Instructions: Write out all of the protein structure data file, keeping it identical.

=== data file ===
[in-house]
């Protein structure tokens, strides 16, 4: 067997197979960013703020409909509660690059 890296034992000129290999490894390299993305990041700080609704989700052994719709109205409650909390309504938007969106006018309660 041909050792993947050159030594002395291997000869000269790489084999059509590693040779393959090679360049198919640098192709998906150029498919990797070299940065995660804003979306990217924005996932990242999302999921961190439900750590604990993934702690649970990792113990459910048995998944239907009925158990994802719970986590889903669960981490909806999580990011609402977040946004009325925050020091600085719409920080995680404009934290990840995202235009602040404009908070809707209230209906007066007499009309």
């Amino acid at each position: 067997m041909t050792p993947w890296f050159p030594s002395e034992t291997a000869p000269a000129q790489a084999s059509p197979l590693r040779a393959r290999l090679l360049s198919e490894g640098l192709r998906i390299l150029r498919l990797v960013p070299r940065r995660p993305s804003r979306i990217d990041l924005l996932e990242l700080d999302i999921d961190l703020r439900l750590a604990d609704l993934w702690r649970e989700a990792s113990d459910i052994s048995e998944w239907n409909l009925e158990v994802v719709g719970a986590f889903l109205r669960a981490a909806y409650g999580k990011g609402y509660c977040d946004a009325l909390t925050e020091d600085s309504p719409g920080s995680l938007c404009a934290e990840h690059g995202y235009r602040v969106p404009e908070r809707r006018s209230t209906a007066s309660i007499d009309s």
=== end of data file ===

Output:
[in-house]
């Protein structure tokens, strides 16, 4: 067997197979960013703020409909509660690059 890296034992000129290999490894390299993305990041700080609704989700052994719709109205409650909390309504938007969106006018309660 041909050792993947050159030594002395291997000869000269790489084999059509590693040779393959090679360049198919640098192709998906150029498919990797070299940065995660804003979306990217924005996932990242999302999921961190439900750590604990993934702690649970990792113990459910048995998944239907009925158990994802719970986590889903669960981490909806999580990011609402977040946004009325925050020091600085719409920080995680404009934290990840995202235009602040404009908070809707209230209906007066007499009309």
């Amino acid at each position: 067997m041909t050792p993947w890296f050159p030594s002395e034992t291997a000869p000269a000129q790489a084999s059509p197979l590693r040779a393959r290999l090679l360049s198919e490894g640098l192709r998906i390299l150029r498919l990797v960013p070299r940065r995660p993305s804003r979306i990217d990041l924005l996932e990242l700080d999302i999921d961190l703020r439900l750590a604990d609704l993934w702690r649970e989700a990792s113990d459910i052994s048995e998944w239907n409909l009925e158990v994802v719709g719970a986590f889903l109205r669960a981490a909806y409650g999580k990011g609402y509660c977040d946004a009325l909390t925050e020091d600085s309504p719409g920080s995680l938007c404009a934290e990840h690059g995202y235009r602040v969106p404009e908070r809707r006018s209230t209906a007066s309660i007499d009309s």